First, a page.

An adhesion layer 50, preferably a first silicide layer having a thickness of 200 Å-300 Å, is then formed on the conductive layer 48. Preferably, the adhesion layer 50 is formed of a silicon-rich tungsten silicide containing more silicon than a typical tungsten silicide layer. In order to make a silicon-enriched first silicide layer, the layer may be formed using a source gas mixture of silane (SiH4) and WF6 gases at a mixing ratio of silane gas to WF6 gases which is maintained at 200:1 or less, more preferably, 400:1 or less.
A second silicide layer 52 is then formed on the adhesion layer 50. The second silicide layer 52 preferably is formed of tungsten silicide having a lower concentration of silicon than the material of the silicide adhesion layer 50. The adhesion layer 50 and the second silicide layer 52 may be formed by an in-situ method. The adhesion layer 50 can help increase adhesion between the conductive layer 48 and the second silicide layer 52, and thus may decrease stress in the silicide layer 52. Preferably, the formation of the adhesion layer 50 does not affect the resistivity of the second silicide layer 52.
A second insulation layer 56 is then formed on the second silicide layer 52, and the resultant structure is annealed. As a result of the annealing, the adhesion layer 50 and the second silicide layer 52 merge, forming a suicide layer 54 between the second insulation layer 56 and the conductive layer 48, as shown in FIG. 4. The merged silicide layer 54 may be used, for example, as a bit line, word line or interconnection line.
An exemplary embodiment of the present invention will now be discussed in detail with reference to Table 1:
TABLE 1__________________________________________________________________________ First SiH4 Deposition of silicide Deposition of second Second SiH4 VacuumParameter Heating Flushing adhesion layer silicide layer Flushing Evacuation__________________________________________________________________________time (sec) 60 10 20 73 10 20pressure (mTorr) 700 300 300 300 300 0BAr (sccm) 30 30 30 30 30SiH4 Ar (sccm) 50WF6 Ar (sccm) 70 200 200 200 200SiH4 (sccm) 400 400 400 400WF6 (sccm) 3* 1 3__________________________________________________________________________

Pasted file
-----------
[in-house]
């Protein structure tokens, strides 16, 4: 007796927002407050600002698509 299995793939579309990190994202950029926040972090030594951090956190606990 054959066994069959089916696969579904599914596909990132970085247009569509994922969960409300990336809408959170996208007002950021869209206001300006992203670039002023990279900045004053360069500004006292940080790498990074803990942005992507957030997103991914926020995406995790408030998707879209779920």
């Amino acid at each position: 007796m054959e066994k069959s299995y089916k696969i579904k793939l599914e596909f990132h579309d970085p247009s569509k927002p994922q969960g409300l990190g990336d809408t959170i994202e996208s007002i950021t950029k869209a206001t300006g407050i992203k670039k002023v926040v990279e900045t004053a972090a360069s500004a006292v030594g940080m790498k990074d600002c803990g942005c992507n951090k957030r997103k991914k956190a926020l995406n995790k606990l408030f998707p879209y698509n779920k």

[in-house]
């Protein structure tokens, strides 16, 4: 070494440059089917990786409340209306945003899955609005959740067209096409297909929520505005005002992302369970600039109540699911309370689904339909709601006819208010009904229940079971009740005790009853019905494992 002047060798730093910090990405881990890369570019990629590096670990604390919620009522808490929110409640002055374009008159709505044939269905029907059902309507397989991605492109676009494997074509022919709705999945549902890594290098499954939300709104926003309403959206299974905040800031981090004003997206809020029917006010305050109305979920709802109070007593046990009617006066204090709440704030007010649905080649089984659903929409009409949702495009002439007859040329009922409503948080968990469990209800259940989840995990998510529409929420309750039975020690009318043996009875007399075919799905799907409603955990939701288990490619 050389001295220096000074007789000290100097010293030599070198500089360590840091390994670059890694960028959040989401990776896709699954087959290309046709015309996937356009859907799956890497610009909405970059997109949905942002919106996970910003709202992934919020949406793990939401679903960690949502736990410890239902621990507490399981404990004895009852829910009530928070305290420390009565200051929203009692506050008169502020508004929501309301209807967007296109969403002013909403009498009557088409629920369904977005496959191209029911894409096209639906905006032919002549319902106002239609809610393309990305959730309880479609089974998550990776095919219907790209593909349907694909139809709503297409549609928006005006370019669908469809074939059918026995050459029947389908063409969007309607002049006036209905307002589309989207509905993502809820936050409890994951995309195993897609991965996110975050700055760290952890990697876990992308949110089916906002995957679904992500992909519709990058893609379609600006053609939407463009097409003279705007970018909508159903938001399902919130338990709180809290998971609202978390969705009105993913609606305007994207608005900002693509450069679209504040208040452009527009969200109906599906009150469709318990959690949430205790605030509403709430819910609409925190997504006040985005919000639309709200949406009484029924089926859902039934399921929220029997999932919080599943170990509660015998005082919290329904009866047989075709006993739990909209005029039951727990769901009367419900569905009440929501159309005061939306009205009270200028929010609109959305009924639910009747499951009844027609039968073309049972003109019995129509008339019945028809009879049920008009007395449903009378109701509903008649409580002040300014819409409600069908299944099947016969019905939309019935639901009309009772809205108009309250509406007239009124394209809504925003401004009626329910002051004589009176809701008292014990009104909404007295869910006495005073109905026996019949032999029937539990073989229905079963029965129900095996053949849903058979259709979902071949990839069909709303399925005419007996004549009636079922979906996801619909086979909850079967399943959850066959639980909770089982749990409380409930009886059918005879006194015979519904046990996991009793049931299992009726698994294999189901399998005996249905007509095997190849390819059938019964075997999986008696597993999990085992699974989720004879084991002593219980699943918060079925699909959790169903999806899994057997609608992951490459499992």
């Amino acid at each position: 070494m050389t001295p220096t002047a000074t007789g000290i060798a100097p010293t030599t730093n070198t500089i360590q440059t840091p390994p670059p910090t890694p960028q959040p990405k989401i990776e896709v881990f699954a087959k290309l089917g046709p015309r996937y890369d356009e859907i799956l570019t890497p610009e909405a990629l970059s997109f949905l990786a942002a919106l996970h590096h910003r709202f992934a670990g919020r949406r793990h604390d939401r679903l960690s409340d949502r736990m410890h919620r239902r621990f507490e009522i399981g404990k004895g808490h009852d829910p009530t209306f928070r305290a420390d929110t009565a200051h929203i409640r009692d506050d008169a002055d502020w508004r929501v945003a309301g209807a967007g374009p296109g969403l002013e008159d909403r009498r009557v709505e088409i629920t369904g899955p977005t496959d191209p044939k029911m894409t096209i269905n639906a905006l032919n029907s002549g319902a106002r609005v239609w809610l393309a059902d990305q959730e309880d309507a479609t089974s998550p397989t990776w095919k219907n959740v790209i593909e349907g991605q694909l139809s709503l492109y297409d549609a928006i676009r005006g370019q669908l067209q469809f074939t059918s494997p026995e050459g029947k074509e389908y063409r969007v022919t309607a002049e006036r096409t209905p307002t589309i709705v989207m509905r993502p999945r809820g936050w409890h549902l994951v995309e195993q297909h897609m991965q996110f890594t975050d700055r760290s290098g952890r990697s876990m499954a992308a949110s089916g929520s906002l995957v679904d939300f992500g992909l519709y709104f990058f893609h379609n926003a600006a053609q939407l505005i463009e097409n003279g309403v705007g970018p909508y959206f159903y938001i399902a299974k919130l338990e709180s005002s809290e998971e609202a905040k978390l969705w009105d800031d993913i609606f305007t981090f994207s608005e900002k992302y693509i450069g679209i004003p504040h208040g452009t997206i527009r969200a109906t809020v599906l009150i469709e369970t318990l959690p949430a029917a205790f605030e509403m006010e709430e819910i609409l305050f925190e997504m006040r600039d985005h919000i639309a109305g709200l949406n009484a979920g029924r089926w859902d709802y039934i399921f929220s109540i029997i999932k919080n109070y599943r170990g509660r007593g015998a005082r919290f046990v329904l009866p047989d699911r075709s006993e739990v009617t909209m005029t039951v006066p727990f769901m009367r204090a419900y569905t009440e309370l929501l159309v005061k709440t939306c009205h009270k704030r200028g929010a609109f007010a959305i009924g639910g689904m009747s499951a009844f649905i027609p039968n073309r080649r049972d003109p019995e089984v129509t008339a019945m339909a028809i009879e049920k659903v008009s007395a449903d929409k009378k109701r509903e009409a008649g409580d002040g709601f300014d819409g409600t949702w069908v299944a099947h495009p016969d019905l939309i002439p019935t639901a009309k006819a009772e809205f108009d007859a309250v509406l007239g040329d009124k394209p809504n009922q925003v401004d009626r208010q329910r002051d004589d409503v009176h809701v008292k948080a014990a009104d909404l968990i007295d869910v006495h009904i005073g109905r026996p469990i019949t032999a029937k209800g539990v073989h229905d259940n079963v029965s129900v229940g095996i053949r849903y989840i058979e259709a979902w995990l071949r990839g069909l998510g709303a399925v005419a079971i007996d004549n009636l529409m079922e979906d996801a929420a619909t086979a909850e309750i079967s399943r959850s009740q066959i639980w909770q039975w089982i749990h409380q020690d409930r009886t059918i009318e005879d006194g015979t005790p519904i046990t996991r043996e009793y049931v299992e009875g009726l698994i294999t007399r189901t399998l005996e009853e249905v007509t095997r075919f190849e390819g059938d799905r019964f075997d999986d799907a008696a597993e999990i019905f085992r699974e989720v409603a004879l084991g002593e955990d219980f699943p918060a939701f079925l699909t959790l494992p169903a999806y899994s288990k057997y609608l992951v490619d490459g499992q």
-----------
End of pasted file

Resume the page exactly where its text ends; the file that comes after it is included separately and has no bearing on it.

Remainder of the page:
As shown in Table 1, a substrate having a doped polysilicon layer formed thereon was heated to a temperature suitable to stabilize the surface of the substrate. A first silane flushing was then performed by flowing silane gas on the doped polysilicon layer to form silicon (Si) seeds thereon. A silicon-rich tungsten silicide adhesion layer (a first silicide layer) was then formed on the doped polysilicon layer, at a mixing ratio of silane to WF6 of approximately 400:1. A second silicide layer having a lower concentration of silicon was then formed on the adhesion layer. A second silane flushing was then performed on the second silicide layer to make the state of the second silicide layer similar to that of the adhesion layer and thereby reduce stress in the second silicide layer. A vacuum was then induced in the reaction chamber to exhaust gases remaining therein. After annealing to merge the silicide layers into a single layer, the resultant structure exhibited little or no lifting between the doped polysilicon layer and the merged silicide layer.
According to the present invention, a merged silicide layer is formed by annealing sequentially formed silicide layers including a first silicon-rich silicide layer and a second silicide layer having a lower concentration of silicon than the adhesion layer (a first silicide layer). The silicon-rich silicide layer acts as an adhesion layer, helping to prevent lifting at an interface between the merged silicide layer and an underlying layer. The structure thus formed can provide improved contact with more uniform sheet resistance, without requiring extensive time for vacuum evacuation and post-production monitoring for defects.
In the drawings and specification, there have been disclosed typical preferred embodiments of the invention and, although specific terms are employed, they are used in a generic and descriptive sense only and not for purposes of limitation, the scope of the invention being set forth in the following claims.
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|U.S. Classification||438/649, 438/682, 438/680|
|International Classification||H01L21/4763, H01L21/28|
|Mar 23, 1998||AS||Assignment|
Owner name: SAMSUNG ELECTRONICS CO., LTD., KOREA, REPUBLIC OF
Free format text: ASSIGNMENT OF ASSIGNORS INTEREST;ASSIGNORS:JEON, JIN-HO;KIM, WON-JU;REEL/FRAME:009061/0001
Effective date: 19971220
|Sep 29, 2003||FPAY||Fee payment|
Year of fee payment: 4
|Feb 28, 2008||FPAY||Fee payment|
Year of fee payment: 8
|May 7, 2012||REMI||Maintenance fee reminder mailed|
|Sep 26, 2012||LAPS||Lapse for failure to pay maintenance fees|
|Nov 13, 2012||FP||Expired due to failure to pay maintenance fee|
Effective date: 20120926